Apr. 21, 2014
Posted by Marsha Lanes
3-D printing is an exciting technology that has shown great promise in the treatment of several rare disorders. Bioprinting is a form of 3-D printing in which cells are printed or deposited on a surface layer by layer in order to produce a full organ. Lab-built organs have been shown to function well in patients, and engineered airways, bladders, blood vessels and urine tubes have been successfully implanted. An airway splint printed from biomaterials and without cells was used to save the life of an infant with tracheobronchomalacia, a rare condition where the tracheal (windpipe) cartilage is soft. The FDA approved the use of the device under the emergency-use exemption and the case report was described in the New England Journal of Medicine.
Recently, Dutch surgeons implanted a bioprinted skull in a woman with a rare life-threatening condition that causes skull bone to thicken. She had been experiencing progressive vision changes and lack of motor control due to increasing pressure on her brain, but her symptoms have resolved since the surgery. Girls with Mayer-Rokitansky-Küster-Hauser syndrome, a rare genetic condition in which the vagina and uterus are underdeveloped or absent, have also been treated with bioengineered organs. Vaginas from the patients’ own cells were grown and implanted surgically and up to eight years later, the organs had normal function. More.
3-D printers are also being used to print miniature organs that could be used for drug testing. Research is ongoing to print tiny hearts, lungs, blood vessels and livers onto “chips” that can be connected with a blood substitute and used to model the human response to drugs. This technology has the potential to speed drug development because it could potentially replace animal testing that is slow, expensive, and not always representative of the human experience.
Assuring that a bioengineered organ will function like the real thing is a complicated process. Scientists must determine what types of cells to use, how to expand them in the lab, how to keep them alive, and what biomaterials are most appropriate. In order to function, printed structures must be supplied with oxygen while they integrate into the body. These challenges fall within the realm of regenerative medicine which has been described as “science based on use of the body’s ability to heal itself”.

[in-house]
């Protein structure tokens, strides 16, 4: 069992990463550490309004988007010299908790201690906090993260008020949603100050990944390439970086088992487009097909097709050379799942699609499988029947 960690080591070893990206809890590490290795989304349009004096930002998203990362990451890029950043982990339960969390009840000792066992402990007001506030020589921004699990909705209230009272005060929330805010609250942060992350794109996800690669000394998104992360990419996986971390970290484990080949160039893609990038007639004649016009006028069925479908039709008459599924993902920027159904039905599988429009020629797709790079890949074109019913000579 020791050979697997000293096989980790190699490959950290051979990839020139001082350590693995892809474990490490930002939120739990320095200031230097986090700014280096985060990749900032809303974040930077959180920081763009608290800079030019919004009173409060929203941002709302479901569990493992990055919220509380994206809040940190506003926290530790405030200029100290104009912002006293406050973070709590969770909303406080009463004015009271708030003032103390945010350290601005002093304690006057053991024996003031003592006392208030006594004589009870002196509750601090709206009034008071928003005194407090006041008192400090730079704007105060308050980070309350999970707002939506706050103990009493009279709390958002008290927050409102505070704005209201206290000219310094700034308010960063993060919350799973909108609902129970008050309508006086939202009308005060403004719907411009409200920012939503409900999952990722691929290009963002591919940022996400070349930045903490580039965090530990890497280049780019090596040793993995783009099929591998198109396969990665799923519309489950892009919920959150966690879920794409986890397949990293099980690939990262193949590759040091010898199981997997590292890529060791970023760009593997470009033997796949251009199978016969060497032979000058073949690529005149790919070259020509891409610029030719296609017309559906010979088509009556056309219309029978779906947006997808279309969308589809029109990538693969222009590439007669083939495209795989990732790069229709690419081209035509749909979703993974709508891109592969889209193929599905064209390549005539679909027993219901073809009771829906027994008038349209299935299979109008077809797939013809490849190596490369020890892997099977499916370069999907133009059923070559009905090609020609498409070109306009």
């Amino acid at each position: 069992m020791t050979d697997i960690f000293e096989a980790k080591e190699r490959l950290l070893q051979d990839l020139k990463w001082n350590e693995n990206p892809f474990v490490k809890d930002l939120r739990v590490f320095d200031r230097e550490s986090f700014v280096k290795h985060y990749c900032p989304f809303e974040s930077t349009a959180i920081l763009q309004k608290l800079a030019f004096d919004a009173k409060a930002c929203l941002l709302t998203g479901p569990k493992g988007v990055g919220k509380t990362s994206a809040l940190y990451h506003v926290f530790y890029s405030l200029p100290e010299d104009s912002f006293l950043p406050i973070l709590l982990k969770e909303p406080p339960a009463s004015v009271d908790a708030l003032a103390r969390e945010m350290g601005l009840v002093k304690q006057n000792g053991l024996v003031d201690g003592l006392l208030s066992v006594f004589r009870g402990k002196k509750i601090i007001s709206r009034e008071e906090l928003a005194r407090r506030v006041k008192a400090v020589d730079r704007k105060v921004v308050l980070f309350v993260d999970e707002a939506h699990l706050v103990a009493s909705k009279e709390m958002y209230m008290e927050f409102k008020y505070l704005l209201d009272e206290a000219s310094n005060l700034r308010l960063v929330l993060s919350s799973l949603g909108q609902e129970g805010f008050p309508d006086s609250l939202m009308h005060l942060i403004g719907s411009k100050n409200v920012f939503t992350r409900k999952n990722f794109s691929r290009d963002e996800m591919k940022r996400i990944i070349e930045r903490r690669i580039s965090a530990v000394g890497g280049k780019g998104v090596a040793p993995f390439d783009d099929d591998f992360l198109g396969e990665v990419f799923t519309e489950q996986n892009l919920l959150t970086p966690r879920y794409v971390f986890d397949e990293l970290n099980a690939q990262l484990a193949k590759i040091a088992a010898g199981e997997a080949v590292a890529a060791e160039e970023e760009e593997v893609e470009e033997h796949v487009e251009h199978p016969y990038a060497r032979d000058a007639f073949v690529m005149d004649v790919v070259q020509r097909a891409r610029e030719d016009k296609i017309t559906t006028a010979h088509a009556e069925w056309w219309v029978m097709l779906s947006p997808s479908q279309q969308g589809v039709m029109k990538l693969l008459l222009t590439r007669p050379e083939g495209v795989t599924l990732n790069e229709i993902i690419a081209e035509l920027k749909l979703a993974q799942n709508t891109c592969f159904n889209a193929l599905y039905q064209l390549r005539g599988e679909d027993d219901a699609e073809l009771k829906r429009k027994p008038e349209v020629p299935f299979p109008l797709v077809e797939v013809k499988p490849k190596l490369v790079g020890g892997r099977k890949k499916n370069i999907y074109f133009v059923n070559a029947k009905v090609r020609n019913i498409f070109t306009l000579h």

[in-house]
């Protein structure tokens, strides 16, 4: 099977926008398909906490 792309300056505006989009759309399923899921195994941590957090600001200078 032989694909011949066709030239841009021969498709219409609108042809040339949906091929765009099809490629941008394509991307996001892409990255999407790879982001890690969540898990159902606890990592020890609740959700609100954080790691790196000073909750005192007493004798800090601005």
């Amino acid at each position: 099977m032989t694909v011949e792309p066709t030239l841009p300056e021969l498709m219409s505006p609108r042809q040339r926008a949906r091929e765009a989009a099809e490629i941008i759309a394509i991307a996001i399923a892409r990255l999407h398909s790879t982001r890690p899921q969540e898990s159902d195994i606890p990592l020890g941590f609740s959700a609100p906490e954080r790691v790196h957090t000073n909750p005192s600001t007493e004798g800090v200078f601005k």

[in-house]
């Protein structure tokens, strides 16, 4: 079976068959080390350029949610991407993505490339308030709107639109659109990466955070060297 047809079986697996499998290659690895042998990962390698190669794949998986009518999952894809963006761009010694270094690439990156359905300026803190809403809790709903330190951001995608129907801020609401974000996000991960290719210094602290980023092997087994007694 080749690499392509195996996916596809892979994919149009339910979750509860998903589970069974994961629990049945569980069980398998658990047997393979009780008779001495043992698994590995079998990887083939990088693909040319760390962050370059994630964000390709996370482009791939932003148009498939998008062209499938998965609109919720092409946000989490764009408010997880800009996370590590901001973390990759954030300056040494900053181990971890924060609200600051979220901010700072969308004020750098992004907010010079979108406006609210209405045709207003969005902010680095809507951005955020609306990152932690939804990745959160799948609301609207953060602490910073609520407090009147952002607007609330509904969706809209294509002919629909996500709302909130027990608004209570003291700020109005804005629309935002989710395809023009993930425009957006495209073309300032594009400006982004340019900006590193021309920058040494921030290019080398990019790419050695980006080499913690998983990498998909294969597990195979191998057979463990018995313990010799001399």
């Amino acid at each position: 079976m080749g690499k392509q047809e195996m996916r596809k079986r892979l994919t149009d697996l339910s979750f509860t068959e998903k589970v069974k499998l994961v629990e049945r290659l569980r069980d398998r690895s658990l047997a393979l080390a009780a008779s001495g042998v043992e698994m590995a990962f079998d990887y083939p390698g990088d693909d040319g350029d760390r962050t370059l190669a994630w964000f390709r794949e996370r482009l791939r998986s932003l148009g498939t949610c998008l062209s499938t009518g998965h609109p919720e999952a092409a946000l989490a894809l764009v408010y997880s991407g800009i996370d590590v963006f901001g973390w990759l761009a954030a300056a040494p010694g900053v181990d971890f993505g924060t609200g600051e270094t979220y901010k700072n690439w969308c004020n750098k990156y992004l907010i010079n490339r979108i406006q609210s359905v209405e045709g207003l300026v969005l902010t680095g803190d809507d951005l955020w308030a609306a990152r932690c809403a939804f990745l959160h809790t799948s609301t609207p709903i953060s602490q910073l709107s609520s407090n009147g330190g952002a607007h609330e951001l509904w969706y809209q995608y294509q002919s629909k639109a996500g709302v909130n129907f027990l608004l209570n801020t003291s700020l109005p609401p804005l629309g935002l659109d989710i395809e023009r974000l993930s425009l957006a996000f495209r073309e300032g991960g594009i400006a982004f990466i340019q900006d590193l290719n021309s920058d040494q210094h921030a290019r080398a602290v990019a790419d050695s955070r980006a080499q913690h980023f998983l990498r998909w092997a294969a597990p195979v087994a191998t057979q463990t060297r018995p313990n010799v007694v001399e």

The NIH Center for Regenerative Medicine (CRM) was recently reported to be closed in order to reassess priorities and a workshop is planned in May to discuss what to do with the program and its remaining budget. A partnership with the NIH National Center for Advancing Translational Sciences (NCATS) is anticipated and an implementation plan for NCATS-CRM activities will be announced this summer. Continued research in regenerative medicine and the fields that comprise it, such as nanotechnology, pharmacology, genetics, biomaterials, and cell biology, are vital to the process of growing replacement tissues and organs in the lab. The question at hand is will we be able to continue to count on the federal government to fund this research, or must we look to the private sector to play a larger role?